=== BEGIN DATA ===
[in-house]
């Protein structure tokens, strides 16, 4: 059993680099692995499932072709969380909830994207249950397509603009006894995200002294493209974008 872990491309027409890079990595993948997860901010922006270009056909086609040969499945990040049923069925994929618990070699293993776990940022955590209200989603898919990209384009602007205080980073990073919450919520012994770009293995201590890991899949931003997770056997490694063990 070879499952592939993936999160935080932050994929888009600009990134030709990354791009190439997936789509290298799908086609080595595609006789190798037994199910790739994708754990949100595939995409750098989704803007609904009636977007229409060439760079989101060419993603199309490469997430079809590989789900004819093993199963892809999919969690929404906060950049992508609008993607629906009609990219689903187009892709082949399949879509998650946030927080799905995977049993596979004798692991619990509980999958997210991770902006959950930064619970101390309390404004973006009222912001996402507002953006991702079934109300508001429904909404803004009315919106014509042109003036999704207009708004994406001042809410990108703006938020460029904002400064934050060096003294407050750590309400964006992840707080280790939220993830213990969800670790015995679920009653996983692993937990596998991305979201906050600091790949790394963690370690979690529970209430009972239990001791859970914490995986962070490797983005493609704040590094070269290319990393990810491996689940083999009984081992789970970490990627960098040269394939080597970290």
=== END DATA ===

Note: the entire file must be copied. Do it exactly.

[in-house]
């Protein structure tokens, strides 16, 4: 059993680099692995499932072709969380909830994207249950397509603009006894995200002294493209974008 872990491309027409890079990595993948997860901010922006270009056909086609040969499945990040049923069925994929618990070699293993776990940022955590209200989603898919990209384009602007205080980073990073919450919520012994770009293995201590890991899949931003997770056997490694063990 070879499952592939993936999160935080932050994929888009600009990134030709990354791009190439997936789509290298799908086609080595595609006789190798037994199910790739994708754990949100595939995409750098989704803007609904009636977007229409060439760079989101060419993603199309490469997430079809590989789900004819093993199963892809999919969690929404906060950049992508609008993607629906009609990219689903187009892709082949399949879509998650946030927080799905995977049993596979004798692991619990509980999958997210991770902006959950930064619970101390309390404004973006009222912001996402507002953006991702079934109300508001429904909404803004009315919106014509042109003036999704207009708004994406001042809410990108703006938020460029904002400064934050060096003294407050750590309400964006992840707080280790939220993830213990969800670790015995679920009653996983692993937990596998991305979201906050600091790949790394963690370690979690529970209430009972239990001791859970914490995986962070490797983005493609704040590094070269290319990393990810491996689940083999009984081992789970970490990627960098040269394939080597970290």